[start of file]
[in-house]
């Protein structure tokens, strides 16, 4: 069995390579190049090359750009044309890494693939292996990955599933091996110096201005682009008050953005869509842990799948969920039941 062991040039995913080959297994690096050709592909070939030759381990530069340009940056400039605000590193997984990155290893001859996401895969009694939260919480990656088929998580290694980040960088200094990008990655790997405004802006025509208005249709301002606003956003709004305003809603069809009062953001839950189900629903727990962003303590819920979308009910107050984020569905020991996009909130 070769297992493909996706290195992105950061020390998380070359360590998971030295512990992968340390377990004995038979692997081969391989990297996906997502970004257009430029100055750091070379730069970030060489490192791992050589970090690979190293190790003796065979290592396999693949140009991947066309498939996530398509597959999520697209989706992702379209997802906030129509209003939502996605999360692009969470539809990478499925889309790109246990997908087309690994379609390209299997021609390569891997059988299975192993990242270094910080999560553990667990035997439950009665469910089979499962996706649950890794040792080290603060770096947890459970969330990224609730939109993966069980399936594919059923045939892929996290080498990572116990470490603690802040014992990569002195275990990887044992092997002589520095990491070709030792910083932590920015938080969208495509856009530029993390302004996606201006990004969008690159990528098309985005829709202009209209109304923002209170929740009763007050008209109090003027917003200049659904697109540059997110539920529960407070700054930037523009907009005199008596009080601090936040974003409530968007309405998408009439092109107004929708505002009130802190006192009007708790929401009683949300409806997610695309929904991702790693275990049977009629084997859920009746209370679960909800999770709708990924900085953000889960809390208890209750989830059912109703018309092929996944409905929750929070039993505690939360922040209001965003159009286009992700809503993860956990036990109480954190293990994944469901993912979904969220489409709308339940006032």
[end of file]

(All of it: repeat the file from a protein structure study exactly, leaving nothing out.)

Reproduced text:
[in-house]
């Protein structure tokens, strides 16, 4: 069995390579190049090359750009044309890494693939292996990955599933091996110096201005682009008050953005869509842990799948969920039941 062991040039995913080959297994690096050709592909070939030759381990530069340009940056400039605000590193997984990155290893001859996401895969009694939260919480990656088929998580290694980040960088200094990008990655790997405004802006025509208005249709301002606003956003709004305003809603069809009062953001839950189900629903727990962003303590819920979308009910107050984020569905020991996009909130 070769297992493909996706290195992105950061020390998380070359360590998971030295512990992968340390377990004995038979692997081969391989990297996906997502970004257009430029100055750091070379730069970030060489490192791992050589970090690979190293190790003796065979290592396999693949140009991947066309498939996530398509597959999520697209989706992702379209997802906030129509209003939502996605999360692009969470539809990478499925889309790109246990997908087309690994379609390209299997021609390569891997059988299975192993990242270094910080999560553990667990035997439950009665469910089979499962996706649950890794040792080290603060770096947890459970969330990224609730939109993966069980399936594919059923045939892929996290080498990572116990470490603690802040014992990569002195275990990887044992092997002589520095990491070709030792910083932590920015938080969208495509856009530029993390302004996606201006990004969008690159990528098309985005829709202009209209109304923002209170929740009763007050008209109090003027917003200049659904697109540059997110539920529960407070700054930037523009907009005199008596009080601090936040974003409530968007309405998408009439092109107004929708505002009130802190006192009007708790929401009683949300409806997610695309929904991702790693275990049977009629084997859920009746209370679960909800999770709708990924900085953000889960809390208890209750989830059912109703018309092929996944409905929750929070039993505690939360922040209001965003159009286009992700809503993860956990036990109480954190293990994944469901993912979904969220489409709308339940006032």